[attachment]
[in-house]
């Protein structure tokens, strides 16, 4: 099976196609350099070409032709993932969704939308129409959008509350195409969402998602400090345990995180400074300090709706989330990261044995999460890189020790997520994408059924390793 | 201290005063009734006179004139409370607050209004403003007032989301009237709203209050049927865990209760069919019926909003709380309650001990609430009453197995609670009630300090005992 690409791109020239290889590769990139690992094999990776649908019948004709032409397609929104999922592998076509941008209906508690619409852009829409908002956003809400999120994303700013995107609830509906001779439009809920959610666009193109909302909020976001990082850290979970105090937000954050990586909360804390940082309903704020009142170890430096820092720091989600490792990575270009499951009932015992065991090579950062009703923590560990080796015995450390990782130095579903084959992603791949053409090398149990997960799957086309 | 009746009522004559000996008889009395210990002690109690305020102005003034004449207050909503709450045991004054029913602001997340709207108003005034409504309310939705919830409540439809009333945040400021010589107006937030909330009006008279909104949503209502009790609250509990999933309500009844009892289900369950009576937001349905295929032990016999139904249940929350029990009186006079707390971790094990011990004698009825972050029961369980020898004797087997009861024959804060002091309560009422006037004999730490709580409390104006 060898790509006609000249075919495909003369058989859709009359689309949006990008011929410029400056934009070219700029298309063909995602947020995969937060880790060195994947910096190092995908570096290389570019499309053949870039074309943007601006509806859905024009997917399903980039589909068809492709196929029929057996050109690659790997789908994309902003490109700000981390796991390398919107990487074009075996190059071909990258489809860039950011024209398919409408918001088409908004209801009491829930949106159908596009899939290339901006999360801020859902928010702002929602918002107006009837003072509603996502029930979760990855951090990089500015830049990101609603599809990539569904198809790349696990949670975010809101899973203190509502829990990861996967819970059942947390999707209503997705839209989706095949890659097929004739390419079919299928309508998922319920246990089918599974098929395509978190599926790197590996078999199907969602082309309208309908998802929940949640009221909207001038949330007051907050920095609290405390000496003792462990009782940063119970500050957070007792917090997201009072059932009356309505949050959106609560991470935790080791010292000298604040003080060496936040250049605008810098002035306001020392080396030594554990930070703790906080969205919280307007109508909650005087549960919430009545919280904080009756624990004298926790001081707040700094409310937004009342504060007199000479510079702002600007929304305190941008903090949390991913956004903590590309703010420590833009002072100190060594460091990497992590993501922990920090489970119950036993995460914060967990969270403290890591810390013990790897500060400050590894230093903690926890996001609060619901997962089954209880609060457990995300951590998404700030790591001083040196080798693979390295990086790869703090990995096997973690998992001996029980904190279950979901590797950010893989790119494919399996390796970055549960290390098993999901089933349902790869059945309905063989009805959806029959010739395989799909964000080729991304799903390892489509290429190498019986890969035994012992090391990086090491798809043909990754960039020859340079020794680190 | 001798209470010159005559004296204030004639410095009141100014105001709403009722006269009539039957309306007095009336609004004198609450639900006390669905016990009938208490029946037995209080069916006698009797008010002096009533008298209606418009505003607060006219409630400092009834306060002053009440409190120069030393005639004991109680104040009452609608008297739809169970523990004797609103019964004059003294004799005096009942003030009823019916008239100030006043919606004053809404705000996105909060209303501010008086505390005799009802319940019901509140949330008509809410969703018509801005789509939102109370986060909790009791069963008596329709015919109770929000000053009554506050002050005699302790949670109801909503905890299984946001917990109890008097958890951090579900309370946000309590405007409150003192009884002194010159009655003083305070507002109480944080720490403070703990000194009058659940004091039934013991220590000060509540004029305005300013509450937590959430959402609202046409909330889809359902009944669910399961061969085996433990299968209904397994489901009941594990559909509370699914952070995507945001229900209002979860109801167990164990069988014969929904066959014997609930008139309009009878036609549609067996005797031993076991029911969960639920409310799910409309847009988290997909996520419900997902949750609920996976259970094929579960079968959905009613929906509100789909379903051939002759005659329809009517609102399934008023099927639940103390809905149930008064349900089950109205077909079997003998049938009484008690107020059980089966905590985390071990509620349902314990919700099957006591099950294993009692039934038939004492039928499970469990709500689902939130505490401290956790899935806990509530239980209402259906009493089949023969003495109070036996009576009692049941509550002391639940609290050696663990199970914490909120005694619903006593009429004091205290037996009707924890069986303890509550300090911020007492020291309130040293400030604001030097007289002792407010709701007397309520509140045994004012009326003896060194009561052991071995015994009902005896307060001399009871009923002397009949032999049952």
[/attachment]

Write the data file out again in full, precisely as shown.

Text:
[in-house]
């Protein structure tokens, strides 16, 4: 099976196609350099070409032709993932969704939308129409959008509350195409969402998602400090345990995180400074300090709706989330990261044995999460890189020790997520994408059924390793 | 201290005063009734006179004139409370607050209004403003007032989301009237709203209050049927865990209760069919019926909003709380309650001990609430009453197995609670009630300090005992 690409791109020239290889590769990139690992094999990776649908019948004709032409397609929104999922592998076509941008209906508690619409852009829409908002956003809400999120994303700013995107609830509906001779439009809920959610666009193109909302909020976001990082850290979970105090937000954050990586909360804390940082309903704020009142170890430096820092720091989600490792990575270009499951009932015992065991090579950062009703923590560990080796015995450390990782130095579903084959992603791949053409090398149990997960799957086309 | 009746009522004559000996008889009395210990002690109690305020102005003034004449207050909503709450045991004054029913602001997340709207108003005034409504309310939705919830409540439809009333945040400021010589107006937030909330009006008279909104949503209502009790609250509990999933309500009844009892289900369950009576937001349905295929032990016999139904249940929350029990009186006079707390971790094990011990004698009825972050029961369980020898004797087997009861024959804060002091309560009422006037004999730490709580409390104006 060898790509006609000249075919495909003369058989859709009359689309949006990008011929410029400056934009070219700029298309063909995602947020995969937060880790060195994947910096190092995908570096290389570019499309053949870039074309943007601006509806859905024009997917399903980039589909068809492709196929029929057996050109690659790997789908994309902003490109700000981390796991390398919107990487074009075996190059071909990258489809860039950011024209398919409408918001088409908004209801009491829930949106159908596009899939290339901006999360801020859902928010702002929602918002107006009837003072509603996502029930979760990855951090990089500015830049990101609603599809990539569904198809790349696990949670975010809101899973203190509502829990990861996967819970059942947390999707209503997705839209989706095949890659097929004739390419079919299928309508998922319920246990089918599974098929395509978190599926790197590996078999199907969602082309309208309908998802929940949640009221909207001038949330007051907050920095609290405390000496003792462990009782940063119970500050957070007792917090997201009072059932009356309505949050959106609560991470935790080791010292000298604040003080060496936040250049605008810098002035306001020392080396030594554990930070703790906080969205919280307007109508909650005087549960919430009545919280904080009756624990004298926790001081707040700094409310937004009342504060007199000479510079702002600007929304305190941008903090949390991913956004903590590309703010420590833009002072100190060594460091990497992590993501922990920090489970119950036993995460914060967990969270403290890591810390013990790897500060400050590894230093903690926890996001609060619901997962089954209880609060457990995300951590998404700030790591001083040196080798693979390295990086790869703090990995096997973690998992001996029980904190279950979901590797950010893989790119494919399996390796970055549960290390098993999901089933349902790869059945309905063989009805959806029959010739395989799909964000080729991304799903390892489509290429190498019986890969035994012992090391990086090491798809043909990754960039020859340079020794680190 | 001798209470010159005559004296204030004639410095009141100014105001709403009722006269009539039957309306007095009336609004004198609450639900006390669905016990009938208490029946037995209080069916006698009797008010002096009533008298209606418009505003607060006219409630400092009834306060002053009440409190120069030393005639004991109680104040009452609608008297739809169970523990004797609103019964004059003294004799005096009942003030009823019916008239100030006043919606004053809404705000996105909060209303501010008086505390005799009802319940019901509140949330008509809410969703018509801005789509939102109370986060909790009791069963008596329709015919109770929000000053009554506050002050005699302790949670109801909503905890299984946001917990109890008097958890951090579900309370946000309590405007409150003192009884002194010159009655003083305070507002109480944080720490403070703990000194009058659940004091039934013991220590000060509540004029305005300013509450937590959430959402609202046409909330889809359902009944669910399961061969085996433990299968209904397994489901009941594990559909509370699914952070995507945001229900209002979860109801167990164990069988014969929904066959014997609930008139309009009878036609549609067996005797031993076991029911969960639920409310799910409309847009988290997909996520419900997902949750609920996976259970094929579960079968959905009613929906509100789909379903051939002759005659329809009517609102399934008023099927639940103390809905149930008064349900089950109205077909079997003998049938009484008690107020059980089966905590985390071990509620349902314990919700099957006591099950294993009692039934038939004492039928499970469990709500689902939130505490401290956790899935806990509530239980209402259906009493089949023969003495109070036996009576009692049941509550002391639940609290050696663990199970914490909120005694619903006593009429004091205290037996009707924890069986303890509550300090911020007492020291309130040293400030604001030097007289002792407010709701007397309520509140045994004012009326003896060194009561052991071995015994009902005896307060001399009871009923002397009949032999049952």